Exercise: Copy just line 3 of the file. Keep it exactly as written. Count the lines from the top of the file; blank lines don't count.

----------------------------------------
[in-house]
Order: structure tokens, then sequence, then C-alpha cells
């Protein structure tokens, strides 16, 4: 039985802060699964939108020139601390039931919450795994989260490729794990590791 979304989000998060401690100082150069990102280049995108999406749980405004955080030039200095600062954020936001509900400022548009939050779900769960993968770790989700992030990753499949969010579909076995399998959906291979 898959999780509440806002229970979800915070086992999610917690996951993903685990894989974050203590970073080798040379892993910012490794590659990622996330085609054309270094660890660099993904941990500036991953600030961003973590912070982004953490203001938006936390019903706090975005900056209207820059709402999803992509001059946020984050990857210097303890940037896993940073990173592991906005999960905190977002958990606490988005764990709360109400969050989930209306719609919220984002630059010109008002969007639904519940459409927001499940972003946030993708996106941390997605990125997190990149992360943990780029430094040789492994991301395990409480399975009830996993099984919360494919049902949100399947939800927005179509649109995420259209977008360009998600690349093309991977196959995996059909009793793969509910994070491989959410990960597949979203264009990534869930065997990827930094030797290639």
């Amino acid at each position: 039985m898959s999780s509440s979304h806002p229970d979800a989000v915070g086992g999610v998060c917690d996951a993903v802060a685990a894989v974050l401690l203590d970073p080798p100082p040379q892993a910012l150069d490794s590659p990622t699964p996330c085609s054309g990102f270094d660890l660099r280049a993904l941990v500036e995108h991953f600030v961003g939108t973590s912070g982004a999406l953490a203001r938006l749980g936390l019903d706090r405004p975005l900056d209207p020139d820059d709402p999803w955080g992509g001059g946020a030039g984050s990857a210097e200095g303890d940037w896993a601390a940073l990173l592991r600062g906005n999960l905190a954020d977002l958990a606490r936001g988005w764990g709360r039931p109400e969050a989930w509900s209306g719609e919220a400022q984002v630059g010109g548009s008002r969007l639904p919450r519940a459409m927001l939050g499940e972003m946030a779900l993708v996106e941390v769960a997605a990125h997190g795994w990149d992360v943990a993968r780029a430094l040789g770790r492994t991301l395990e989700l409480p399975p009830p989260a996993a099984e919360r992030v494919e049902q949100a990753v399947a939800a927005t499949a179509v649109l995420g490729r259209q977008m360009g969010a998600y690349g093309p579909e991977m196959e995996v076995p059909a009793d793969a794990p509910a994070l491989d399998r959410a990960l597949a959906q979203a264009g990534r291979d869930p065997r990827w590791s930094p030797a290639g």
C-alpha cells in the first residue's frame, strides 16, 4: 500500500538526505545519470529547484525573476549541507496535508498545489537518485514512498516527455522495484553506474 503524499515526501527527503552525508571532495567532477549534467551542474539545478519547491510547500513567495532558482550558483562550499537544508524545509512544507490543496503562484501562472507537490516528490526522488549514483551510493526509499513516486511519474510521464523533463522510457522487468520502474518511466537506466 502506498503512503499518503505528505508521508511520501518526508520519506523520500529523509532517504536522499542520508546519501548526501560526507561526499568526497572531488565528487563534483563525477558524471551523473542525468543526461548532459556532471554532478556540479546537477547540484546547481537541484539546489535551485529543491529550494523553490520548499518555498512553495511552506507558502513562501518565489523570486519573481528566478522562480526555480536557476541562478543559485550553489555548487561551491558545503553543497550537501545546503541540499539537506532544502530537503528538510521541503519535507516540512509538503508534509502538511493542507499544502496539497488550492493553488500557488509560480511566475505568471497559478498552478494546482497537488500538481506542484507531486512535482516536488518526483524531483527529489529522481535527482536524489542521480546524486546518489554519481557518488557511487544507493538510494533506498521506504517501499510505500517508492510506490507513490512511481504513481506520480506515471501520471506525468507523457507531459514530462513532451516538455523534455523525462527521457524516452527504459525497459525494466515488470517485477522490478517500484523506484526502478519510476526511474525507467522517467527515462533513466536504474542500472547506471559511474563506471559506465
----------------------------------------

């Protein structure tokens, strides 16, 4: 039985802060699964939108020139601390039931919450795994989260490729794990590791 979304989000998060401690100082150069990102280049995108999406749980405004955080030039200095600062954020936001509900400022548009939050779900769960993968770790989700992030990753499949969010579909076995399998959906291979 898959999780509440806002229970979800915070086992999610917690996951993903685990894989974050203590970073080798040379892993910012490794590659990622996330085609054309270094660890660099993904941990500036991953600030961003973590912070982004953490203001938006936390019903706090975005900056209207820059709402999803992509001059946020984050990857210097303890940037896993940073990173592991906005999960905190977002958990606490988005764990709360109400969050989930209306719609919220984002630059010109008002969007639904519940459409927001499940972003946030993708996106941390997605990125997190990149992360943990780029430094040789492994991301395990409480399975009830996993099984919360494919049902949100399947939800927005179509649109995420259209977008360009998600690349093309991977196959995996059909009793793969509910994070491989959410990960597949979203264009990534869930065997990827930094030797290639």